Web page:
Most people who finance a home want manageable mortgage payments, especially during the first few years. And that manageability often relies on obtaining an attractive interest rate. One unique financial tool can help with that: a buydown.
Mortgage Buydowns 101
With a mortgage buydown, a homebuyer can lower their monthly payments with a lower interest rate by putting more money down upfront. Most buydowns apply to the first, second, or third years of the loan, though one can negotiate a buydown for the loan’s life. This extra upfront money goes toward paying discount points, also known as mortgage points, at closing. One discount point costs 1% of the loan amount.
For example, a lender may reduce the borrower’s interest rate by .25% in exchange for one point. So on a mortgage of $500,000 with an interest rate of 6%, buying one point for $5,000 would lower the rate to 5.75%*. It’s not uncommon, especially in a buyer’s market, for sellers and builders to pay the discount points without significantly raising a home’s purchase price.
The most common buydown structures are 1-0, 2-1, and 3-2-1. With a 1-0 buydown, the interest rate is 1% lower for the first year, returning to the regular rate for the rest of the loan. With 2-1 buydowns, the interest rate is 2% lower for the first year and 1% lower for the second. With 3-2-1 buydowns, the initial interest rate is lowered by 3% the first year, 2% the second, and 1% the third.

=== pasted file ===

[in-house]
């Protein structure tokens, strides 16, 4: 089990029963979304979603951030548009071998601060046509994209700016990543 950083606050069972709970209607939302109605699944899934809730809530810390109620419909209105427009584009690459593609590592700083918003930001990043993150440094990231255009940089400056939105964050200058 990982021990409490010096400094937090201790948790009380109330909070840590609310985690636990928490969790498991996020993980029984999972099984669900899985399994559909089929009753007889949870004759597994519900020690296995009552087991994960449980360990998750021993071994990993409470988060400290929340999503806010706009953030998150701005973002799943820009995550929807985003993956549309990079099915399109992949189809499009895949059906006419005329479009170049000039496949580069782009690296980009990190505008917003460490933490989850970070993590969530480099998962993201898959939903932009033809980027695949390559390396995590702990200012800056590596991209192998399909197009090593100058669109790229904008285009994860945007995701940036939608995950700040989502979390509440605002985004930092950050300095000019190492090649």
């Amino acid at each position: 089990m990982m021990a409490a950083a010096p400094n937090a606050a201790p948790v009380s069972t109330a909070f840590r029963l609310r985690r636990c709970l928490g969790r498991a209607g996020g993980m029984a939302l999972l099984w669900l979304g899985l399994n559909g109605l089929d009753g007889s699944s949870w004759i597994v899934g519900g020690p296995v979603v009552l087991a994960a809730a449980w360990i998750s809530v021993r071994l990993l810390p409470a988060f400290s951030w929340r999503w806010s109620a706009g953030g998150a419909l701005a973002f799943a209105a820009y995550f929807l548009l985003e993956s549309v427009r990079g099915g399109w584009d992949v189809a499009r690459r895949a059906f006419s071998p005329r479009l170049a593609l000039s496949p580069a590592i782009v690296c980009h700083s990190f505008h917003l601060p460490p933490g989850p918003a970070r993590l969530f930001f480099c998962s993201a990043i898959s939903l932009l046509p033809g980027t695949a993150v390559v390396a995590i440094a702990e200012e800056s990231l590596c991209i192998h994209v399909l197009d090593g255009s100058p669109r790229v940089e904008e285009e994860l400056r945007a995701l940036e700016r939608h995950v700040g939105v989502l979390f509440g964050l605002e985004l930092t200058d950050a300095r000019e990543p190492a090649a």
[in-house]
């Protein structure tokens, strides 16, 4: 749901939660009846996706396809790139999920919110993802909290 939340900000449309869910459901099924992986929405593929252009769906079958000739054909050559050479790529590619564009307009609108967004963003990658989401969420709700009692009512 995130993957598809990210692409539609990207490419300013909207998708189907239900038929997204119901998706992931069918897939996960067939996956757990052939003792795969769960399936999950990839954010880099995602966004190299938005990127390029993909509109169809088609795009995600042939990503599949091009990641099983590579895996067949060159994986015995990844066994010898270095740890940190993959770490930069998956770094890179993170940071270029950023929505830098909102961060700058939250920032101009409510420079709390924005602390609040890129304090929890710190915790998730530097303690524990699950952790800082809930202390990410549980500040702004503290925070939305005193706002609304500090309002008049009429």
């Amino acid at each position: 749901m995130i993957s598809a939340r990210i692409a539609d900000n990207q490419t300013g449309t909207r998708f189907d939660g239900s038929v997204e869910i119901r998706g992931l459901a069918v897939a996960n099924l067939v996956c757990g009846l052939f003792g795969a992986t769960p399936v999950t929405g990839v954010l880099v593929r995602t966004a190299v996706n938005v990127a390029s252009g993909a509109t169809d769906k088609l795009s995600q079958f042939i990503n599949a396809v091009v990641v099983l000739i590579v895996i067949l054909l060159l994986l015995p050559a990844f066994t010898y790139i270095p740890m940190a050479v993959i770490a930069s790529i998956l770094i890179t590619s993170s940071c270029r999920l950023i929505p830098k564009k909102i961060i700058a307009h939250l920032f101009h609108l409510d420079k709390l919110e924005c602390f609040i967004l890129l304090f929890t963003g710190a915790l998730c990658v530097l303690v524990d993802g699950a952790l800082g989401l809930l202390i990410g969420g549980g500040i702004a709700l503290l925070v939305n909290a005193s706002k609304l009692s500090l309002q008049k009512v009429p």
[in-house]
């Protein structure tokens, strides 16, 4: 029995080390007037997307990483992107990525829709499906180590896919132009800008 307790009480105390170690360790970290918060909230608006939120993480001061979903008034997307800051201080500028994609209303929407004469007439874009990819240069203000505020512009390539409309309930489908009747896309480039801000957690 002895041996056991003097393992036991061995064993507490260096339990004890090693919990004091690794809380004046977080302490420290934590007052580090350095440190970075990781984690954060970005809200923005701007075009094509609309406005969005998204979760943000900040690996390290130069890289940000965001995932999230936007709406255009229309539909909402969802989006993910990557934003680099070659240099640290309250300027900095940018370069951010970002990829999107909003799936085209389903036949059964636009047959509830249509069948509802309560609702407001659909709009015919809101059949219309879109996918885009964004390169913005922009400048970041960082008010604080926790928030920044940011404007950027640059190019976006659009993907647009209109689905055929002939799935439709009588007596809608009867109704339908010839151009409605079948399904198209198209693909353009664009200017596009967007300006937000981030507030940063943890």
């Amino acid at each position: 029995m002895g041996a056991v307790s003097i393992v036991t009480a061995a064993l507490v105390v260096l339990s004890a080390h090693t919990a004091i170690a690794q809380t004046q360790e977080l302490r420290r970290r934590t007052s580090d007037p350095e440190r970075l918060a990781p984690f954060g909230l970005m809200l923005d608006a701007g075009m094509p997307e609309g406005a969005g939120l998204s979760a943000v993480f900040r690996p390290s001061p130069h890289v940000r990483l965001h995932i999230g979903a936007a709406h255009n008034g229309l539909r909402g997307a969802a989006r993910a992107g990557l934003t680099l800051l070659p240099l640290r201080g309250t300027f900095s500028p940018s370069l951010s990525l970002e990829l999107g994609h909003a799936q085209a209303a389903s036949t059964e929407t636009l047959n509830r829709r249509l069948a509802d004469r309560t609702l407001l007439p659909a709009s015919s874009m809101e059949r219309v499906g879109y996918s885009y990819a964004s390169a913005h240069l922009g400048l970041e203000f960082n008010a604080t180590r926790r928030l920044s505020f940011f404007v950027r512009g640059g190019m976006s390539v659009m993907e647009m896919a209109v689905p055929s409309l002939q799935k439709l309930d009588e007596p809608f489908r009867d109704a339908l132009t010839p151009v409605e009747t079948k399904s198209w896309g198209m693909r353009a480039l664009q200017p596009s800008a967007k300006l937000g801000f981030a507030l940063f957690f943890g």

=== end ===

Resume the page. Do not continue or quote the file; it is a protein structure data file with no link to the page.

Pros and Cons of Mortgage Buydowns
On the pro side, a buydown saves you money on monthly payments, freeing up cash for other needs. Over a 30-year mortgage, a buydown could save the borrower thousands of dollars. And the points may qualify for a tax deduction.
On the con side, monthly payments could increase more than expected after the buydown rate ends if the borrower chooses an adjustable-rate mortgage. Some properties, such as manufactured homes and certain investment properties, may not qualify for buydowns.
Who do mortgage buydowns work best for?
First-time homebuyers often use buydowns to ease their way into home ownership. And usually, if they intend to stay in the home for a long time, as buydowns are about saving money on interest in the long run.
Borrowers who have high debt-to-income ratios may benefit from buydowns. The lower initial monthly payments offer some breathing room to pay down debts.
If income is likely to increase over the coming years, as may be the case with young professionals, using a buydown may make sense. If not, higher mortgage payments after the buydown expires could be a struggle.
*For illustrative purposes only. Consult your lender for exact numbers.